An NSF Fellow in Indonesia, as well as a devoted naturalist, birdwatcher and frisbee player, Gerhart was researching rain forest conservation for his Ph.D. in ESPM.
Services and memorials have been held in Jakarta and in New York, with the New York memorial available via webcast here.
Friends and colleagues will host an on-campus memorial on Sept 23 at 2 p.m., at the Faculty Club.
According to his faculty advisor, Professor Nancy Peluso, Gerhart was an example and an inspiration to many of the others in the group. He was remarkably successful at making the transition from a science background to a social science focus, yet never relinquished his love of wildlife and wildlands. He was an ardent birder, had viewed hundreds of species in his travel and work around the world, and “rediscovered” a bird species in southern Peru.
Gerhart did three years of work in the Peruvian rainforest before coming to Berkeley as an ESPM grad student in 2001. It was in Peru, in his work with communities, that he decided to devote his future studies and work to the social dimensions of conservation and environmental management.
Gerhart was a commited and extremely talented student and researcher. As a grad student here, he leaped into the study of both political ecology and Indonesia. He was awarded a 3 year NSF graduate studies fellowship after his first year here, and a FLAS (Foreign Language Area Scholarship) for studying Indonesian for another year. He was also awarded a Sumitro Fellowship for language study in Indonesia his first summer. He was typical of our students in how deeply he cared for the people with whom he worked. He was unusual in the ways he was able, in a very short time, to combine rigor in social science--and a talent for combining theory and empirical data in his writing--with his knowledge of and concern for tropical forest processes and his desire to make a difference for people.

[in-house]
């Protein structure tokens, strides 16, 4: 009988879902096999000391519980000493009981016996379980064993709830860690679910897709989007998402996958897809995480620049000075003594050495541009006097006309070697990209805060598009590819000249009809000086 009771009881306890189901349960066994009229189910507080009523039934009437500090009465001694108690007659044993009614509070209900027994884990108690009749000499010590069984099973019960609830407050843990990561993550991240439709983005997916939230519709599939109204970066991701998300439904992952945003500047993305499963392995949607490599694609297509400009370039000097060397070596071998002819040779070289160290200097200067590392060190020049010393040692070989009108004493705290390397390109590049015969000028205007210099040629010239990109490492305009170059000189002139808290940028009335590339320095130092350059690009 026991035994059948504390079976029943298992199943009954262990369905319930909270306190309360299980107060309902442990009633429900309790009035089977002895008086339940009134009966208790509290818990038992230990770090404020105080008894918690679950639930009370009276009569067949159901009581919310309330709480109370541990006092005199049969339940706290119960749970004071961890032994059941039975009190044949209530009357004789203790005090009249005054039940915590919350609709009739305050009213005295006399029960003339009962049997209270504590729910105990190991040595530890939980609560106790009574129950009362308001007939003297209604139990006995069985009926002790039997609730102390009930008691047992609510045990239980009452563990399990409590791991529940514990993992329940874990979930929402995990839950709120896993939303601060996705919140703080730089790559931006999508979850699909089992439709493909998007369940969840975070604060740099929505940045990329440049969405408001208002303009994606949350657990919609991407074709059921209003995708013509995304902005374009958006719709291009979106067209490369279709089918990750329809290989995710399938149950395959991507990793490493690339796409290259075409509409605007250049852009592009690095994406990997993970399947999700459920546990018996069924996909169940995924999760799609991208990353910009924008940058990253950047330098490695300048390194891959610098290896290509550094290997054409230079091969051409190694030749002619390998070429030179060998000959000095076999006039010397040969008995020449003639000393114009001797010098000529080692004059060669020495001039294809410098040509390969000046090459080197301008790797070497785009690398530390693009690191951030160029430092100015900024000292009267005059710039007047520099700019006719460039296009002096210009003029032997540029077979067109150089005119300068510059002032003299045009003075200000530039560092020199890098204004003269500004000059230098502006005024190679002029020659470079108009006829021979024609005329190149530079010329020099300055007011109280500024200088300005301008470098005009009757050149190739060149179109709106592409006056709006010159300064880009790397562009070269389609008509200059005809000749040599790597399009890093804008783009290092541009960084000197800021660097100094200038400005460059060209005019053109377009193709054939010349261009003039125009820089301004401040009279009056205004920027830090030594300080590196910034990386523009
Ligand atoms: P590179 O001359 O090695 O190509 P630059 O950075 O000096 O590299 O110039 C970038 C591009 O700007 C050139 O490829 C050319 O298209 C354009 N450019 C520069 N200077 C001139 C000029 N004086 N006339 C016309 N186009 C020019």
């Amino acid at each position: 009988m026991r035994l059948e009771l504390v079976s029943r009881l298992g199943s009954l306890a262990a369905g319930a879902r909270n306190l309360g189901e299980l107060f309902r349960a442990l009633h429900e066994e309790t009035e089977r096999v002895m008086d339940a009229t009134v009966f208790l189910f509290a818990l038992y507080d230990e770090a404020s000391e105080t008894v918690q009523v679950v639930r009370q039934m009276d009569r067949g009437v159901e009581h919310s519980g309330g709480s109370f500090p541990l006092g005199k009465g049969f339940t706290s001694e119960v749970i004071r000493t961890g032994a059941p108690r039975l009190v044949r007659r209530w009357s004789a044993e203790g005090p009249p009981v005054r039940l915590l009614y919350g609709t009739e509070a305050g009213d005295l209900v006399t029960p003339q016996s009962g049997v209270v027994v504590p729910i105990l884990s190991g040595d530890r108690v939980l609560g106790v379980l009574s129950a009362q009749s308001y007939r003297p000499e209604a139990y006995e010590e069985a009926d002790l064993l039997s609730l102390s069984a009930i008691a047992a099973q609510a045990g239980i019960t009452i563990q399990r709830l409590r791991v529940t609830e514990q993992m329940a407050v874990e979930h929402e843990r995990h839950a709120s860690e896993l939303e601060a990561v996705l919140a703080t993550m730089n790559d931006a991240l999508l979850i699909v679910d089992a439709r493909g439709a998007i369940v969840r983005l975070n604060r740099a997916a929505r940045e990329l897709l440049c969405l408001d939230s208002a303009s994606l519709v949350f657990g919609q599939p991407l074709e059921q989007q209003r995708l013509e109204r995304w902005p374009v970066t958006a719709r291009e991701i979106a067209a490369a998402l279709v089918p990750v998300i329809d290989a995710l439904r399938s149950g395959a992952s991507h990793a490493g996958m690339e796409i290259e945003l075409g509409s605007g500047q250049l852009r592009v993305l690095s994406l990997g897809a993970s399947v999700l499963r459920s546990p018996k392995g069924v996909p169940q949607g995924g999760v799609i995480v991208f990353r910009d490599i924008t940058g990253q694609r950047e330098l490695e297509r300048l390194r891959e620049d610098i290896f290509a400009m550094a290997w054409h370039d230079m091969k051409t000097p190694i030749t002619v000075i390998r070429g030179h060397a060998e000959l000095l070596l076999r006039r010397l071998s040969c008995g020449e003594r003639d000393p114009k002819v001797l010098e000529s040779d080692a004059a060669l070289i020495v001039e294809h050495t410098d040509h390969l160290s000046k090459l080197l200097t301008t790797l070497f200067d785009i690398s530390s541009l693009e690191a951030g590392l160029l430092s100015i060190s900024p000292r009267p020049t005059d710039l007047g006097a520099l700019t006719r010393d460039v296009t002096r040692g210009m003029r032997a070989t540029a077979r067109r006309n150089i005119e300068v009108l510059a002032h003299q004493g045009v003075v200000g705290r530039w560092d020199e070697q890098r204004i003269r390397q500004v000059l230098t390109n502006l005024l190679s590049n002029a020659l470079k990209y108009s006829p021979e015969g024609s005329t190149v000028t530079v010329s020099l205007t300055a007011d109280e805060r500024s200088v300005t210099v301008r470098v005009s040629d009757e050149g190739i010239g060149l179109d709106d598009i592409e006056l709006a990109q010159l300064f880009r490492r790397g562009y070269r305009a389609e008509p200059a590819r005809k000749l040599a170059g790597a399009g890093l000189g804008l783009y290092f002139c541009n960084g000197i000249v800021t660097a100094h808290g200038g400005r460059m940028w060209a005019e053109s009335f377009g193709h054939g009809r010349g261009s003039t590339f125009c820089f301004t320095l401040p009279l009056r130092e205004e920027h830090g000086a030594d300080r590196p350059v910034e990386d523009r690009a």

A blog has been created to collect and share stories and reflections, found at www.nathanielgerhart.blogspot.com. In addition, friends and colleagues are sharing photos of Gerhart at http://www.flickr.com/photos/natgerhart.
Nathaniel’s family has established a fund from which they hope to support some of Nathaniel’s longer term life goals, especially to help the people of the villages in which he worked in Peru and Indonesia. The Fund will be used for the education of promising young people in those communities. Donations can be made by sending a check to:
Nathaniel Gerhart Memorial Fund, c/o Gail Gerhart, 395 Riverside Drive, Apt #2B, NY, NY 10025.